The performances across the board are all phenomenal, but the two young stars, Jared Gilman and Kara Hayward, impressively carry the bulk of the main story - everything happening in the movie revolves around the burgeoning relationship between Sam and Suzy. We meet Suzy first, a misunderstood girl prone to violent tantrums and who spends most of her time reading Young Adult fantasy novels and looking at things through binoculars. The film expertly builds up to Sam’s first appearance, making the twelve-year-old feel like some outlaw hero as he traipses through the wilderness set to Hank Williams. Still reeling from the loss of his parents, Sam too is prone to lashing out - making him unpopular with his fellow Scouts and any foster family that dares to host him. The two come together through a mutual understanding of pain that most their age have yet to feel, and come to an understanding that they need each other to survive. Gilman and Hayward awkwardly feel their way through scenes, giving the hyper-real nature of the film a level of authenticity that usually is abandoned when professional actors “act.” But the chemistry between them flows smoothly despite their overall awkwardness - both arriving at their own sexual awakening and eager to explore it, the film never descends into anything that would rob them of their innocence; making the scenes where they kiss and dance in their underwear cute instead of uncomfortable.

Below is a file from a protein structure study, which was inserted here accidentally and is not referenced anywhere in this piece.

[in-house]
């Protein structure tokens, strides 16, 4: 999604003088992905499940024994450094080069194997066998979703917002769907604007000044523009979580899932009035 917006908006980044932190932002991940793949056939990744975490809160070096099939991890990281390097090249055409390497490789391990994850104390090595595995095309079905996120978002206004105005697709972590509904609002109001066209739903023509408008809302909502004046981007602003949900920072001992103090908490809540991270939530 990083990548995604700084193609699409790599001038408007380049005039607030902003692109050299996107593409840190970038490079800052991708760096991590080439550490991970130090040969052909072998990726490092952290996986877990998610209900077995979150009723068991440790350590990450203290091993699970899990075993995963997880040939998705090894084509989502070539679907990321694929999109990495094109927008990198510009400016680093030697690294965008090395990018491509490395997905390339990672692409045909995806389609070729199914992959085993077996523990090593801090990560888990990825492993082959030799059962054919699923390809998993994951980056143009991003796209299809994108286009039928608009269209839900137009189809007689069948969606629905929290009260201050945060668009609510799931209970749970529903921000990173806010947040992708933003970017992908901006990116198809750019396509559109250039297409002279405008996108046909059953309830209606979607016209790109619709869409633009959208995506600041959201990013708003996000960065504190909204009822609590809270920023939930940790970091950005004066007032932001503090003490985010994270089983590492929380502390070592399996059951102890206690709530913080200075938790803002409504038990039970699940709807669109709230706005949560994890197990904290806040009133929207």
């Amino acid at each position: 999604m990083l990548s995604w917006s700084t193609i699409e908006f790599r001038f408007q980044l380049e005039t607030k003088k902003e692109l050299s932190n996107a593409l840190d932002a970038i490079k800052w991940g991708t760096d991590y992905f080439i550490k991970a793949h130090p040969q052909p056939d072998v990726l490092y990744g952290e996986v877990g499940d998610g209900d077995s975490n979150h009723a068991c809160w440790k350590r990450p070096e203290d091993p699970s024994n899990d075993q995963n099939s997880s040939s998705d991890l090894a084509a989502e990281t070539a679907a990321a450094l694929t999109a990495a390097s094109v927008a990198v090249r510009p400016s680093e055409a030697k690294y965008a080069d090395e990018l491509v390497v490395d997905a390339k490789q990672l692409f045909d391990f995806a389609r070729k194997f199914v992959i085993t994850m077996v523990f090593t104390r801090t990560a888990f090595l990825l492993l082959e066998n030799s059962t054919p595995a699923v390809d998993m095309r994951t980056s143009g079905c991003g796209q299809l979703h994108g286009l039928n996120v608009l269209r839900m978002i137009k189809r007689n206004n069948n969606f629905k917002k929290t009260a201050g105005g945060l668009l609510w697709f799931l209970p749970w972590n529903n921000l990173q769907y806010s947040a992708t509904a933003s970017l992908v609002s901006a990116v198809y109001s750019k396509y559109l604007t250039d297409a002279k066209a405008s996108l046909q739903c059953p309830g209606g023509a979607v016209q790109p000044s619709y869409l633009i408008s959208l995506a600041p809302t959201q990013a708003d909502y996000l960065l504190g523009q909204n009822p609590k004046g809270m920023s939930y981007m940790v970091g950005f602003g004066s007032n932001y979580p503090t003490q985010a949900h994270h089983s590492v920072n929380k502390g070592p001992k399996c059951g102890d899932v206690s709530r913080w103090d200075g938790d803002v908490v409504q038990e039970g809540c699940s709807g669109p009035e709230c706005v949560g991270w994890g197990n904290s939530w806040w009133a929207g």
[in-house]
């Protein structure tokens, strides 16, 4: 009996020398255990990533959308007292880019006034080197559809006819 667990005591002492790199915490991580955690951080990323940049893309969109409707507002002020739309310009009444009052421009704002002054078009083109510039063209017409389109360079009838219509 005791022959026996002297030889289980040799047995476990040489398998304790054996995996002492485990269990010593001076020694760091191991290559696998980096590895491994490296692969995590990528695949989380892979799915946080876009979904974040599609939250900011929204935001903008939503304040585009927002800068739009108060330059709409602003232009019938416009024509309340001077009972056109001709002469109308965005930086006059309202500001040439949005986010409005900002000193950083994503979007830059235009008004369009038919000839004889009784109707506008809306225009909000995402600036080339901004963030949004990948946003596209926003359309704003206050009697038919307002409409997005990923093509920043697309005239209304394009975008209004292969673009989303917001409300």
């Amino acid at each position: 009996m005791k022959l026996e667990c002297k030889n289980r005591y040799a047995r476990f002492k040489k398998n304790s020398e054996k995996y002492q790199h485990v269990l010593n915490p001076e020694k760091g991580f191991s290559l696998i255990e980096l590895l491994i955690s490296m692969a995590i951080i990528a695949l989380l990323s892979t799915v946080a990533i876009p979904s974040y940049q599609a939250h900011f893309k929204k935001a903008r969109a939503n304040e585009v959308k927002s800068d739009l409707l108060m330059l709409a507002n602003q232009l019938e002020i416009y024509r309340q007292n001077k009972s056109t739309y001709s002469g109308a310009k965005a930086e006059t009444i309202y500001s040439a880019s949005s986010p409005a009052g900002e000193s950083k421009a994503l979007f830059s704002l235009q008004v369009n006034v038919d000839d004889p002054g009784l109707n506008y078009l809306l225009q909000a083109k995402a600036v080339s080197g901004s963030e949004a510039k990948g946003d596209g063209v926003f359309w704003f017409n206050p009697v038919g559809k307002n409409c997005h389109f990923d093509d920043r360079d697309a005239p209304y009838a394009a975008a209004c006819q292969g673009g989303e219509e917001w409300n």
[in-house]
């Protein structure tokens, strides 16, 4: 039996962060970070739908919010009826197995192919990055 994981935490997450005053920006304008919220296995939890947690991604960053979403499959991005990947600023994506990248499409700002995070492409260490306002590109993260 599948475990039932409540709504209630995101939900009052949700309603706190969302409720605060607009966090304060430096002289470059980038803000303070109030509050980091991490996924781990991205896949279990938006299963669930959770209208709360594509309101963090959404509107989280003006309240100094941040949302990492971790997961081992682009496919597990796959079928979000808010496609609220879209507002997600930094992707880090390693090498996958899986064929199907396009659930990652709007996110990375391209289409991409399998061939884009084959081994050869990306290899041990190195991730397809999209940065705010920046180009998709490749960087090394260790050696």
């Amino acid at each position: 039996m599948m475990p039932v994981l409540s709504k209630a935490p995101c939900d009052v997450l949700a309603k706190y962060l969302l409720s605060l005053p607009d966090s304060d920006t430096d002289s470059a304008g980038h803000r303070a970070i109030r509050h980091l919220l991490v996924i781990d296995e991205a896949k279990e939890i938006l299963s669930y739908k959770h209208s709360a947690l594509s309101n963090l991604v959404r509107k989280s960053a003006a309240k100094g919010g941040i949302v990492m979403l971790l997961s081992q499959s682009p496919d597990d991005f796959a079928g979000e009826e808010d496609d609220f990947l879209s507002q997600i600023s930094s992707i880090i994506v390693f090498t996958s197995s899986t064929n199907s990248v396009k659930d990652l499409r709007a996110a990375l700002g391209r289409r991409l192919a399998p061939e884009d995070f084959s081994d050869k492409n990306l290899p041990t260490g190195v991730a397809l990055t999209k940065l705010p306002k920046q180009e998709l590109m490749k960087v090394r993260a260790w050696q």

Equally up to the task are the adults, made up of some Anderson regulars, a few newcomers who seem tailor-made for the director, and at least one who you would never associate with Anderson but proves to be a worthy collaborator overall. Ed Norton plays Scout Master Randy: a by-the-book, uptight mentor if ever there was one. And while it’s clear that the strict Randy doesn’t have much of a life outside of his Khaki Scout troop, the character is never antagonistic or mean like he would be in most movies, and deeply cares about his scouts; most especially Sam (there’s a sweet-natured scene where - after being caught with Suzy the first time - Randy says he would have given Sam’s campsite a grade of “Commendable”). Bill Murray and Frances McDormand play Suzy’s parents, and do a lot with a limited amount of screen-time. Murray in particular is fantastically understated - expertly portraying a thoroughly broken man with only the slightest of touches. Perhaps most surprising amongst the cast is Bruce Willis as the island’s Police Captain Duffy Sharp, who (thankfully) takes a break from his bored, laconic action hero persona to give a really wonderful performance - it’s movies like this and Looper which show just how good Bruno can be, and hopefully he’ll continue taking on similar challenging roles in between needless Expendables and Die Hard sequels. Couple that with welcome appearances form Harvey Keitel, Tilda Swinton, Jason Schwartzman and the afore-mentioned Balaban, and you have a solid adult cast surrounding the two lead kids.
The thing that’s most endearing about Moonrise Kingdom is how understanding it is to all of its characters. Conflict is the root of all drama, yes, but that doesn’t mean one side has to be uglier than the other to make our heroes look all the better. Even though they’re constantly at odds, none of the characters come off as mean-spirited or “bad.” They’re all just misunderstood, and all of the characters ultimately only want what’s best for each other.
In the end, the only real fault of the movie is how humdrum and pedestrian it makes all others feel, leaving you with the question, “Why can’t all the movies be like this?”